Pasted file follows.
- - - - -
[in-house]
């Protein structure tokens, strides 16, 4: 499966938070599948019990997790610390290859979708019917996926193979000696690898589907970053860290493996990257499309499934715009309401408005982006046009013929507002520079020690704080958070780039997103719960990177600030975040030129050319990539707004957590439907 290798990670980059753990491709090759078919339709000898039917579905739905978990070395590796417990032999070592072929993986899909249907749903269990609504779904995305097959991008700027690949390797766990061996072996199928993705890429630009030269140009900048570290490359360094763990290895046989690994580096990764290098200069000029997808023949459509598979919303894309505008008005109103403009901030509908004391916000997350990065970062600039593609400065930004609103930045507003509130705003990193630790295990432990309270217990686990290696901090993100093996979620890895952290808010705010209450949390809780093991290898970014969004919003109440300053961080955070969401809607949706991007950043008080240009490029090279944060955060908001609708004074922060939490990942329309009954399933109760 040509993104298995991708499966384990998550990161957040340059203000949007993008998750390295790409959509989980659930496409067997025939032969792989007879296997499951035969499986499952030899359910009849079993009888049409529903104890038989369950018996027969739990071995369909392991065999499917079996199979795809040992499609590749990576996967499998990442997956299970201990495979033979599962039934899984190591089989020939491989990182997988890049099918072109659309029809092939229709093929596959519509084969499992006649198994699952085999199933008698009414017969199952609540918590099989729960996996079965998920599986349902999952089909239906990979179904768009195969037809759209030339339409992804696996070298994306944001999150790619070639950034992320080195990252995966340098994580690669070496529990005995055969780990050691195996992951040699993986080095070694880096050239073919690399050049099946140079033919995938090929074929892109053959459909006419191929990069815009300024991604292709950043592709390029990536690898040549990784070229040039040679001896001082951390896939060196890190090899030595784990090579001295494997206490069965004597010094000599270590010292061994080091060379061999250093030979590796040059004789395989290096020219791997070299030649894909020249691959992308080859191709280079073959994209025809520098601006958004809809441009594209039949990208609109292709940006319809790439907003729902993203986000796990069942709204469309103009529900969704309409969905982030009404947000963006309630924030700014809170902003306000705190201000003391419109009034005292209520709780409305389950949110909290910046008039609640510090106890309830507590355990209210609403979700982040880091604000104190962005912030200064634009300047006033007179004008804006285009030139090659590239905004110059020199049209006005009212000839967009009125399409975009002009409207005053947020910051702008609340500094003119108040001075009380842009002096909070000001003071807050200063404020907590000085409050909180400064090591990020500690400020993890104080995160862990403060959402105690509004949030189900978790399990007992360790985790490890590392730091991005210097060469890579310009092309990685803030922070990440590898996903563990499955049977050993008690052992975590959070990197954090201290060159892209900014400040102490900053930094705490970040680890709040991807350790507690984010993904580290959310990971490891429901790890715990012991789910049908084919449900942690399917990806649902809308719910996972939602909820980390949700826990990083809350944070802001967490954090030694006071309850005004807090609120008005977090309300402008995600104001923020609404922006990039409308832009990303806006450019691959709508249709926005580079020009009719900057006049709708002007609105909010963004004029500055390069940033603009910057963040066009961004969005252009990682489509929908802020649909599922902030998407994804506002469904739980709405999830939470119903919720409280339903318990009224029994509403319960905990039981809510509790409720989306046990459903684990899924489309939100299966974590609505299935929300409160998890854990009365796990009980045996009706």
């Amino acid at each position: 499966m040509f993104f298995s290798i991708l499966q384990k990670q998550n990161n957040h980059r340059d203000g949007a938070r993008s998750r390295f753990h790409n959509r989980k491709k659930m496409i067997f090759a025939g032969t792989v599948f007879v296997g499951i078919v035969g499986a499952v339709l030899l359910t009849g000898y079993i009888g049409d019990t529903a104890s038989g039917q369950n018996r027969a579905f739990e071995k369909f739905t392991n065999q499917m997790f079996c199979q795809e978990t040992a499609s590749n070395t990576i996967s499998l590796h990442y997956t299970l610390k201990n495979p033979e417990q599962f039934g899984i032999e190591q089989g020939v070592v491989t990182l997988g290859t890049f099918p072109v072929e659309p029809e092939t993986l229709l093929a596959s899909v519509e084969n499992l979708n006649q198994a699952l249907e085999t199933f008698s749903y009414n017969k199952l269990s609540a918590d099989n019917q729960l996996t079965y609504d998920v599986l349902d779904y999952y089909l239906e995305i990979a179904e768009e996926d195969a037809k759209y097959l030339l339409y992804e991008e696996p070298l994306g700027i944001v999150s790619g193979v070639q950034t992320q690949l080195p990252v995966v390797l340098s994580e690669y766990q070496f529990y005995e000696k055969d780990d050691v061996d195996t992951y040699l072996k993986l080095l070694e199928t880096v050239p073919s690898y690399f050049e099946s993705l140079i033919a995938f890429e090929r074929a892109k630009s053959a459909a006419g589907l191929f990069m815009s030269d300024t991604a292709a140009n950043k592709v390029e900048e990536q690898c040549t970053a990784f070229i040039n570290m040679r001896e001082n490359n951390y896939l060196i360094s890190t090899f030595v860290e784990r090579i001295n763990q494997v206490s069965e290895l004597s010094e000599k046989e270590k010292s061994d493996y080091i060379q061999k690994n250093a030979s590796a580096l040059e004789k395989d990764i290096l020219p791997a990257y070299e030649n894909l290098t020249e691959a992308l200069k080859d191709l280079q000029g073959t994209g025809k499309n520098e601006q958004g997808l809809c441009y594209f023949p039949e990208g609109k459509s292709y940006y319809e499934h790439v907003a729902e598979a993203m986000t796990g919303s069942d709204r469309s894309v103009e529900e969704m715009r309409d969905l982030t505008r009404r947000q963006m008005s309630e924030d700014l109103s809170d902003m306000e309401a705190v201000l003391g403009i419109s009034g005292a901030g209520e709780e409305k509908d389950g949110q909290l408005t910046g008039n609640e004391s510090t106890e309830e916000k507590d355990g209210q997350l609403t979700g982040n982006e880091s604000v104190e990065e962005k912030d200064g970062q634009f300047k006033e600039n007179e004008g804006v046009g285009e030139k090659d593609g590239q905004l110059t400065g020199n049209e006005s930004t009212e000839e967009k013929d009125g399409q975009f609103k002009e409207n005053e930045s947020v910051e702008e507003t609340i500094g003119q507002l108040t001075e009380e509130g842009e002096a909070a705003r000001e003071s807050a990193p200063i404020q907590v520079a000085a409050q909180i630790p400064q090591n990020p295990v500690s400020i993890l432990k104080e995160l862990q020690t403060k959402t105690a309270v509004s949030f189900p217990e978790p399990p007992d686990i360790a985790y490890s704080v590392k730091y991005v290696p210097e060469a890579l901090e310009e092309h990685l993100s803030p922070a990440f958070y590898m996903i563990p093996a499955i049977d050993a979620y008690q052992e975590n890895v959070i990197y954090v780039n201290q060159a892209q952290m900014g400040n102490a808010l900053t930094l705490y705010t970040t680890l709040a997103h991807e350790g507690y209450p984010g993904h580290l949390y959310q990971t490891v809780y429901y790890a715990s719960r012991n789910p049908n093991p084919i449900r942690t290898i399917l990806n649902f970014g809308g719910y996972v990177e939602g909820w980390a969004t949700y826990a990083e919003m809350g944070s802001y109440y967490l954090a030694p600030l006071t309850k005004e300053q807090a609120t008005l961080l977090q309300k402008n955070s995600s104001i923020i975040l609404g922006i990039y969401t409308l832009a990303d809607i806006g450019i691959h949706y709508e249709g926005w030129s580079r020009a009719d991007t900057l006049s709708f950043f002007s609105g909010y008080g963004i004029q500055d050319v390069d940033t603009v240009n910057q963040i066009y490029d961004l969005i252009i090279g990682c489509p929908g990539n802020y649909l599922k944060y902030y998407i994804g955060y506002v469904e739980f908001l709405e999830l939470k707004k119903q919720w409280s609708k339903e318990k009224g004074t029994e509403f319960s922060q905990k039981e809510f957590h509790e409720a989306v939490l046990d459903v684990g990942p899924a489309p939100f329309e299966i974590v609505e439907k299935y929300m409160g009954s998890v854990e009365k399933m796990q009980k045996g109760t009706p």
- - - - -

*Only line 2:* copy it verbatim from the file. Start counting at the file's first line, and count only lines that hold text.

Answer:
């Protein structure tokens, strides 16, 4: 499966938070599948019990997790610390290859979708019917996926193979000696690898589907970053860290493996990257499309499934715009309401408005982006046009013929507002520079020690704080958070780039997103719960990177600030975040030129050319990539707004957590439907 290798990670980059753990491709090759078919339709000898039917579905739905978990070395590796417990032999070592072929993986899909249907749903269990609504779904995305097959991008700027690949390797766990061996072996199928993705890429630009030269140009900048570290490359360094763990290895046989690994580096990764290098200069000029997808023949459509598979919303894309505008008005109103403009901030509908004391916000997350990065970062600039593609400065930004609103930045507003509130705003990193630790295990432990309270217990686990290696901090993100093996979620890895952290808010705010209450949390809780093991290898970014969004919003109440300053961080955070969401809607949706991007950043008080240009490029090279944060955060908001609708004074922060939490990942329309009954399933109760 040509993104298995991708499966384990998550990161957040340059203000949007993008998750390295790409959509989980659930496409067997025939032969792989007879296997499951035969499986499952030899359910009849079993009888049409529903104890038989369950018996027969739990071995369909392991065999499917079996199979795809040992499609590749990576996967499998990442997956299970201990495979033979599962039934899984190591089989020939491989990182997988890049099918072109659309029809092939229709093929596959519509084969499992006649198994699952085999199933008698009414017969199952609540918590099989729960996996079965998920599986349902999952089909239906990979179904768009195969037809759209030339339409992804696996070298994306944001999150790619070639950034992320080195990252995966340098994580690669070496529990005995055969780990050691195996992951040699993986080095070694880096050239073919690399050049099946140079033919995938090929074929892109053959459909006419191929990069815009300024991604292709950043592709390029990536690898040549990784070229040039040679001896001082951390896939060196890190090899030595784990090579001295494997206490069965004597010094000599270590010292061994080091060379061999250093030979590796040059004789395989290096020219791997070299030649894909020249691959992308080859191709280079073959994209025809520098601006958004809809441009594209039949990208609109292709940006319809790439907003729902993203986000796990069942709204469309103009529900969704309409969905982030009404947000963006309630924030700014809170902003306000705190201000003391419109009034005292209520709780409305389950949110909290910046008039609640510090106890309830507590355990209210609403979700982040880091604000104190962005912030200064634009300047006033007179004008804006285009030139090659590239905004110059020199049209006005009212000839967009009125399409975009002009409207005053947020910051702008609340500094003119108040001075009380842009002096909070000001003071807050200063404020907590000085409050909180400064090591990020500690400020993890104080995160862990403060959402105690509004949030189900978790399990007992360790985790490890590392730091991005210097060469890579310009092309990685803030922070990440590898996903563990499955049977050993008690052992975590959070990197954090201290060159892209900014400040102490900053930094705490970040680890709040991807350790507690984010993904580290959310990971490891429901790890715990012991789910049908084919449900942690399917990806649902809308719910996972939602909820980390949700826990990083809350944070802001967490954090030694006071309850005004807090609120008005977090309300402008995600104001923020609404922006990039409308832009990303806006450019691959709508249709926005580079020009009719900057006049709708002007609105909010963004004029500055390069940033603009910057963040066009961004969005252009990682489509929908802020649909599922902030998407994804506002469904739980709405999830939470119903919720409280339903318990009224029994509403319960905990039981809510509790409720989306046990459903684990899924489309939100299966974590609505299935929300409160998890854990009365796990009980045996009706």